Using data to reduce the risk of stroke

NICE publishes updated guideline on diagnosis and treatment of hypertension

People with irregular and abnormally fast heart rates caused by atrial fibrillation could be at a greater risk of stroke and bleeding because they are not receiving optimal treatment, warn scientists from UCL and the Medical Faculty of The University of Hong Kong (HKUMed). The researchers, who specialise in improving medication safety, say treatment could improve through using data to reduce the risk of stroke.

Two studies recently published by the team in the Journal of the American College of Cardiology and the Postgraduate Medical Journal show that patients with atrial fibrillation (AF) are often prescribed a suboptimal level or type of anticoagulant medication to help prevent blood clots from forming.

AF is the most common heart rhythm disturbance, affecting around 1 million people in the UK, 70,000 people in Hong Kong and 10 million people in China, and its prevalence is growing globally.

People with AF have a higher risk of blood clots forming and are treated with anticoagulants to reduce their chances of developing serious conditions, such as strokes and heart attacks.

Warfarin is most commonly prescribed, but newer types of anticoagulants called non-vitamin K antagonist oral anticoagulant (NOAC) are becoming increasingly common and may prove a more effective treatment option, particularly for women. These include rivaroxaban, dabigatran, apixaban and edoxaban.

Previously, the difference in clinical outcomes between men and women in response to different anticoagulant therapy had not been investigated.

By studying 4,972 men and 4,834 women being treated for AF in the Hong Kong Hospital Authority, the researchers found that women treated with NOACs had a lower risk of intracranial bleeding compared to those treated with warfarin in a controlled way (0.4 vs 1.7 per 100 patient-years; adjusted hazard ratio: 0.16, 95% confidence interval: 0.06-0.40).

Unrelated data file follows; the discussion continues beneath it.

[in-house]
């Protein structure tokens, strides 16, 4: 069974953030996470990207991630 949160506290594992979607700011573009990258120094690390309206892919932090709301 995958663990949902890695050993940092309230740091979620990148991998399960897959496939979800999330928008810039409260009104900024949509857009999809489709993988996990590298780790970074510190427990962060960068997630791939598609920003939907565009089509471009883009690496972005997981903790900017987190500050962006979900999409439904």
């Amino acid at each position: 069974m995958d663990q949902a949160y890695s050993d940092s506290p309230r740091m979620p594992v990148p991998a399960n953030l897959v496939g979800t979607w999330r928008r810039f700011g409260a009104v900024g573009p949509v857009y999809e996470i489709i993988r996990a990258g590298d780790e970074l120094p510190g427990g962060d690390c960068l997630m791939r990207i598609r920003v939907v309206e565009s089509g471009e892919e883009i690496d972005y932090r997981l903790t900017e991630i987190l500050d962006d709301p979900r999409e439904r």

The same effect was not seen in men, and the risks of ischaemic stroke and gastrointestinal bleeding with NOACs versus warfarin were comparable for both sexes.

A second study highlighted the issue of patients not switching to NOACs from warfarin when they spent less than 65% of the time within the correct therapeutic range to be optimally treated with warfarin.

NOACs have a different mechanism of action and have a wider therapeutic range in which they can be used with fewer side effects than warfarin. They could, therefore, be a safer and more effective treatment for people who are treated with warfarin and within the therapeutic range less than 65-70% of the time.

The team found that monitoring the time patients are in the therapeutic range and relaying these findings to them to discuss treatment options did not have any impact on whether they switched to a NOAC from warfarin, suggesting other additional barriers to change.

“Anticoagulants are an effective treatment but come with a high-risk of side effects so their use must be carefully managed and it’s essential that we study large and varied populations to find out the best way of doing this,” explained co-author Dr Wallis Lau of UCL’s School of Pharmacy.

“Our studies show that men and women are susceptible to different side effects from anticoagulants and because the window for delivering the correct treatment is very narrow, patients would benefit from being closely monitored to ensure they receive the optimum treatment,” added co-author Dr Esther Chan from the Department of Pharmacology and Pharmacy at HKUMed.

Professor Ian Wong from HKUMed also commented that real-world data is especially suitable for healthcare providers to evaluate their service.

The team has recently used electronic health data in Hong Kong to identify the percentage of high risk new patients with AF who are prescribed anticoagulants for prevention of stroke and heart attack.

Data from ongoing work found that the percentage increased from 19% in 2010 to 45% in 2016. Professor Ian Wong said: “It is encouraging to see a significant increase in the percentage of patients on treatment but there is still room for improvement. The Hospital Authority is currently developing new services to continue to improve the care of patients with AF.”

These anticoagulant studies were of particular interest to the community, highlighting the importance of men and women discussing the risks and benefits of anticoagulant treatment with their doctor. Furthermore, these studies will assist healthcare providers with the evaluation of their services.